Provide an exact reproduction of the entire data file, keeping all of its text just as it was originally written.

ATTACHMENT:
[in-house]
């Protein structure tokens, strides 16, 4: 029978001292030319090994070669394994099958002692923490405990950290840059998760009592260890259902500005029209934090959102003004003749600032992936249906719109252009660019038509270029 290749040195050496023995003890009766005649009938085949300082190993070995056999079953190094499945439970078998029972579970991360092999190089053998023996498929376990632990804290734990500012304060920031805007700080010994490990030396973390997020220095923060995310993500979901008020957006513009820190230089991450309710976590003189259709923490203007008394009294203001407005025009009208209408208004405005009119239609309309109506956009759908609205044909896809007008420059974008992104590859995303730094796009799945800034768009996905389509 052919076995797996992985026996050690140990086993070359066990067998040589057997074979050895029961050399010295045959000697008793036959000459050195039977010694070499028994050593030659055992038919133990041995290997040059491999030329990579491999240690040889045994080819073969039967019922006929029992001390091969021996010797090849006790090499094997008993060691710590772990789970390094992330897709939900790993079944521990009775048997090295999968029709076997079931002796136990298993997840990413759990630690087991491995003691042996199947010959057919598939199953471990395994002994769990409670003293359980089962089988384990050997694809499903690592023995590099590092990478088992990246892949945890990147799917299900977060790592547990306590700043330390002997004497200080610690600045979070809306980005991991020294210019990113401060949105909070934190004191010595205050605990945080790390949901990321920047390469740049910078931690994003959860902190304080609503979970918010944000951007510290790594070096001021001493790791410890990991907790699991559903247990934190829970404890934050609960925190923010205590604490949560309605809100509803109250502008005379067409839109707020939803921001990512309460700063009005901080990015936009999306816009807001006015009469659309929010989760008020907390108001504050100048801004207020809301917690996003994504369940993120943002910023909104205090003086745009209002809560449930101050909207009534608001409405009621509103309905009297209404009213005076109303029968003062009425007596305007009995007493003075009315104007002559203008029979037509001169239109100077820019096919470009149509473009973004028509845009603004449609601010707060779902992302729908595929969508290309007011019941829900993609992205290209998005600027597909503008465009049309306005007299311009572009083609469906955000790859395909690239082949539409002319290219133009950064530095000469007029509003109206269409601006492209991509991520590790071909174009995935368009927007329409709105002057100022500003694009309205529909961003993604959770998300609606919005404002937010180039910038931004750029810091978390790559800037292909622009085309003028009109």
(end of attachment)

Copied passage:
[in-house]
């Protein structure tokens, strides 16, 4: 029978001292030319090994070669394994099958002692923490405990950290840059998760009592260890259902500005029209934090959102003004003749600032992936249906719109252009660019038509270029 290749040195050496023995003890009766005649009938085949300082190993070995056999079953190094499945439970078998029972579970991360092999190089053998023996498929376990632990804290734990500012304060920031805007700080010994490990030396973390997020220095923060995310993500979901008020957006513009820190230089991450309710976590003189259709923490203007008394009294203001407005025009009208209408208004405005009119239609309309109506956009759908609205044909896809007008420059974008992104590859995303730094796009799945800034768009996905389509 052919076995797996992985026996050690140990086993070359066990067998040589057997074979050895029961050399010295045959000697008793036959000459050195039977010694070499028994050593030659055992038919133990041995290997040059491999030329990579491999240690040889045994080819073969039967019922006929029992001390091969021996010797090849006790090499094997008993060691710590772990789970390094992330897709939900790993079944521990009775048997090295999968029709076997079931002796136990298993997840990413759990630690087991491995003691042996199947010959057919598939199953471990395994002994769990409670003293359980089962089988384990050997694809499903690592023995590099590092990478088992990246892949945890990147799917299900977060790592547990306590700043330390002997004497200080610690600045979070809306980005991991020294210019990113401060949105909070934190004191010595205050605990945080790390949901990321920047390469740049910078931690994003959860902190304080609503979970918010944000951007510290790594070096001021001493790791410890990991907790699991559903247990934190829970404890934050609960925190923010205590604490949560309605809100509803109250502008005379067409839109707020939803921001990512309460700063009005901080990015936009999306816009807001006015009469659309929010989760008020907390108001504050100048801004207020809301917690996003994504369940993120943002910023909104205090003086745009209002809560449930101050909207009534608001409405009621509103309905009297209404009213005076109303029968003062009425007596305007009995007493003075009315104007002559203008029979037509001169239109100077820019096919470009149509473009973004028509845009603004449609601010707060779902992302729908595929969508290309007011019941829900993609992205290209998005600027597909503008465009049309306005007299311009572009083609469906955000790859395909690239082949539409002319290219133009950064530095000469007029509003109206269409601006492209991509991520590790071909174009995935368009927007329409709105002057100022500003694009309205529909961003993604959770998300609606919005404002937010180039910038931004750029810091978390790559800037292909622009085309003028009109």